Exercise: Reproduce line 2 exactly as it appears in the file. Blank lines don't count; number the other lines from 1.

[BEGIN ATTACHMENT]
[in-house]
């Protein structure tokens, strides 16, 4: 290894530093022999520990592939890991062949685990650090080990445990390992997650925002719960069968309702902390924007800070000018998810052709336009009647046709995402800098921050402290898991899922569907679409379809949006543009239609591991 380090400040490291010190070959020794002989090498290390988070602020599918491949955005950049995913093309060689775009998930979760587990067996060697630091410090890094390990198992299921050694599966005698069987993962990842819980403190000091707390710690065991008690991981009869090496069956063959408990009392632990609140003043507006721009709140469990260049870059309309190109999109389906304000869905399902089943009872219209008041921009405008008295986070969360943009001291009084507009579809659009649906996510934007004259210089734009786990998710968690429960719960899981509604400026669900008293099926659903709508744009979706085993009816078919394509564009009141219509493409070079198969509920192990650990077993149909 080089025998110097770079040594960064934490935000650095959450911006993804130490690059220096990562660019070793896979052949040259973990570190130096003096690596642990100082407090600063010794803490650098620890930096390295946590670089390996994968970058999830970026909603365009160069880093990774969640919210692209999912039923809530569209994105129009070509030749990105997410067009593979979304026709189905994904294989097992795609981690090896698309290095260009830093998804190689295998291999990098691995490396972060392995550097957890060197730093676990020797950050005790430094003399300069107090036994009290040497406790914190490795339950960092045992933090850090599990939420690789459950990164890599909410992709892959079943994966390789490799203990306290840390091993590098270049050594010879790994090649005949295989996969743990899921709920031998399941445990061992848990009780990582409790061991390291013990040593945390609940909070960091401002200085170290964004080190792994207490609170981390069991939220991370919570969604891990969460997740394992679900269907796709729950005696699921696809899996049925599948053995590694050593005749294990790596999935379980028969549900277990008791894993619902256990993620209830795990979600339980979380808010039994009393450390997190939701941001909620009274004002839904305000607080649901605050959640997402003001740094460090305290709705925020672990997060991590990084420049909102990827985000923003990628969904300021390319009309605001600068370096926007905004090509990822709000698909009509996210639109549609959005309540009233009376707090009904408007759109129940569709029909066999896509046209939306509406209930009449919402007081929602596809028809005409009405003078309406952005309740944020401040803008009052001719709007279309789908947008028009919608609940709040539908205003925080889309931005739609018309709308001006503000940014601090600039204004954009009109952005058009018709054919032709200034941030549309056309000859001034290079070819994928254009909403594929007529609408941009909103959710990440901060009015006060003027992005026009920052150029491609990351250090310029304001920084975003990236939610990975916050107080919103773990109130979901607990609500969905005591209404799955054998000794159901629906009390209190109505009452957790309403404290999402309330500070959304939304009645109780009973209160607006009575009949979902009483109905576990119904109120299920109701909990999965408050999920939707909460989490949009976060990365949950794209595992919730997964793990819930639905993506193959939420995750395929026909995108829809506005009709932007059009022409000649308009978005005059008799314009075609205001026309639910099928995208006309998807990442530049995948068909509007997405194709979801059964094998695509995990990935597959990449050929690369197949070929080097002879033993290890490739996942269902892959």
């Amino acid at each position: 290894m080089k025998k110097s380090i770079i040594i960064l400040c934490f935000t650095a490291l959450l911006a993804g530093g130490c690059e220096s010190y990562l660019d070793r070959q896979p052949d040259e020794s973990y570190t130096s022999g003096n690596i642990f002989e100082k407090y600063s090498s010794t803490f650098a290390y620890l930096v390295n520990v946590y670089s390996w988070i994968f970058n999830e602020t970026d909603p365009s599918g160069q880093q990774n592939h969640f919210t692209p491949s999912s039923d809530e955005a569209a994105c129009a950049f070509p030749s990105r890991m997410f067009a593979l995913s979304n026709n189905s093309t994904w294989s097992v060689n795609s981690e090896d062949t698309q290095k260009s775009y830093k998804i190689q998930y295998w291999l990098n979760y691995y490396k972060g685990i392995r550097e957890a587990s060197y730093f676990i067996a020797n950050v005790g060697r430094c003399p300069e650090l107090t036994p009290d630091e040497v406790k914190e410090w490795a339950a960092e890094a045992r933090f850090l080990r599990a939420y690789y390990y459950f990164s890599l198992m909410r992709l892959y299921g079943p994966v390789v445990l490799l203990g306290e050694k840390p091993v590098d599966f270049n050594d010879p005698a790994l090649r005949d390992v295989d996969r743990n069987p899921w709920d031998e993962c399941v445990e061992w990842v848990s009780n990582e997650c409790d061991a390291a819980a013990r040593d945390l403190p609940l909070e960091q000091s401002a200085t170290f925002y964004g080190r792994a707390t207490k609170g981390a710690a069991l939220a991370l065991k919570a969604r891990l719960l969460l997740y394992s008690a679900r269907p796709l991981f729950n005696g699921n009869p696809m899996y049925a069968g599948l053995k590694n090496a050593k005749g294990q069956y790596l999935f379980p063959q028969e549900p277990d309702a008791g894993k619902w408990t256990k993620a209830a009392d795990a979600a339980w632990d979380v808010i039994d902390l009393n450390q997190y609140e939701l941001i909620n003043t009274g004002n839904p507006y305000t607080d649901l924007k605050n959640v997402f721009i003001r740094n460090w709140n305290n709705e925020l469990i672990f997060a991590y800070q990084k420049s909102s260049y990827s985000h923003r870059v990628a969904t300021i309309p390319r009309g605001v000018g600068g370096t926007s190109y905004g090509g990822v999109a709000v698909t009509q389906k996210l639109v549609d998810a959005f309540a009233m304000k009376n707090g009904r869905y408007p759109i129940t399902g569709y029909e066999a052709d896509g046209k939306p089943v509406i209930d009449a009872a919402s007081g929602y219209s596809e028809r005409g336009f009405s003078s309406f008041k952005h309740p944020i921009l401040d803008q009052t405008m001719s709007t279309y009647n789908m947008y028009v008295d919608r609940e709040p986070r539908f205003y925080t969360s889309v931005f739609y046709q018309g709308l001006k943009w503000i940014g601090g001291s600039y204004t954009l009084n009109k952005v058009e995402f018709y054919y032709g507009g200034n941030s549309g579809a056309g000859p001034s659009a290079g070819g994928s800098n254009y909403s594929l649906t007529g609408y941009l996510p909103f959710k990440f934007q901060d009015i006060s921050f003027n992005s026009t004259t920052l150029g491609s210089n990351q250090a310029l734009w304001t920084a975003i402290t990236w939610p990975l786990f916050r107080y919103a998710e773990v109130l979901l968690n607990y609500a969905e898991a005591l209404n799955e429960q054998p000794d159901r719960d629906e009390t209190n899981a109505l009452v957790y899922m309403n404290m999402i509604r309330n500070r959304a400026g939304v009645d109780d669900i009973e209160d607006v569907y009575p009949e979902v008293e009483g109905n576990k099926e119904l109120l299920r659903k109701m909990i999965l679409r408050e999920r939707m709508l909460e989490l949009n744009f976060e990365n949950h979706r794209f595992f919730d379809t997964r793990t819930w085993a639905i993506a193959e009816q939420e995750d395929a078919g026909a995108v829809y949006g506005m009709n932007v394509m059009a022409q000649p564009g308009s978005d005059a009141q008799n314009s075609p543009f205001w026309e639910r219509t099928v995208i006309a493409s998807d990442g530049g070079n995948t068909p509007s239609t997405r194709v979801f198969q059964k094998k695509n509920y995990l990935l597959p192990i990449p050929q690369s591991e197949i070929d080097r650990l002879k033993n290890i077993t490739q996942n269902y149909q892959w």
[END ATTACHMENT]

């Protein structure tokens, strides 16, 4: 290894530093022999520990592939890991062949685990650090080990445990390992997650925002719960069968309702902390924007800070000018998810052709336009009647046709995402800098921050402290898991899922569907679409379809949006543009239609591991 380090400040490291010190070959020794002989090498290390988070602020599918491949955005950049995913093309060689775009998930979760587990067996060697630091410090890094390990198992299921050694599966005698069987993962990842819980403190000091707390710690065991008690991981009869090496069956063959408990009392632990609140003043507006721009709140469990260049870059309309190109999109389906304000869905399902089943009872219209008041921009405008008295986070969360943009001291009084507009579809659009649906996510934007004259210089734009786990998710968690429960719960899981509604400026669900008293099926659903709508744009979706085993009816078919394509564009009141219509493409070079198969509920192990650990077993149909 080089025998110097770079040594960064934490935000650095959450911006993804130490690059220096990562660019070793896979052949040259973990570190130096003096690596642990100082407090600063010794803490650098620890930096390295946590670089390996994968970058999830970026909603365009160069880093990774969640919210692209999912039923809530569209994105129009070509030749990105997410067009593979979304026709189905994904294989097992795609981690090896698309290095260009830093998804190689295998291999990098691995490396972060392995550097957890060197730093676990020797950050005790430094003399300069107090036994009290040497406790914190490795339950960092045992933090850090599990939420690789459950990164890599909410992709892959079943994966390789490799203990306290840390091993590098270049050594010879790994090649005949295989996969743990899921709920031998399941445990061992848990009780990582409790061991390291013990040593945390609940909070960091401002200085170290964004080190792994207490609170981390069991939220991370919570969604891990969460997740394992679900269907796709729950005696699921696809899996049925599948053995590694050593005749294990790596999935379980028969549900277990008791894993619902256990993620209830795990979600339980979380808010039994009393450390997190939701941001909620009274004002839904305000607080649901605050959640997402003001740094460090305290709705925020672990997060991590990084420049909102990827985000923003990628969904300021390319009309605001600068370096926007905004090509990822709000698909009509996210639109549609959005309540009233009376707090009904408007759109129940569709029909066999896509046209939306509406209930009449919402007081929602596809028809005409009405003078309406952005309740944020401040803008009052001719709007279309789908947008028009919608609940709040539908205003925080889309931005739609018309709308001006503000940014601090600039204004954009009109952005058009018709054919032709200034941030549309056309000859001034290079070819994928254009909403594929007529609408941009909103959710990440901060009015006060003027992005026009920052150029491609990351250090310029304001920084975003990236939610990975916050107080919103773990109130979901607990609500969905005591209404799955054998000794159901629906009390209190109505009452957790309403404290999402309330500070959304939304009645109780009973209160607006009575009949979902009483109905576990119904109120299920109701909990999965408050999920939707909460989490949009976060990365949950794209595992919730997964793990819930639905993506193959939420995750395929026909995108829809506005009709932007059009022409000649308009978005005059008799314009075609205001026309639910099928995208006309998807990442530049995948068909509007997405194709979801059964094998695509995990990935597959990449050929690369197949070929080097002879033993290890490739996942269902892959």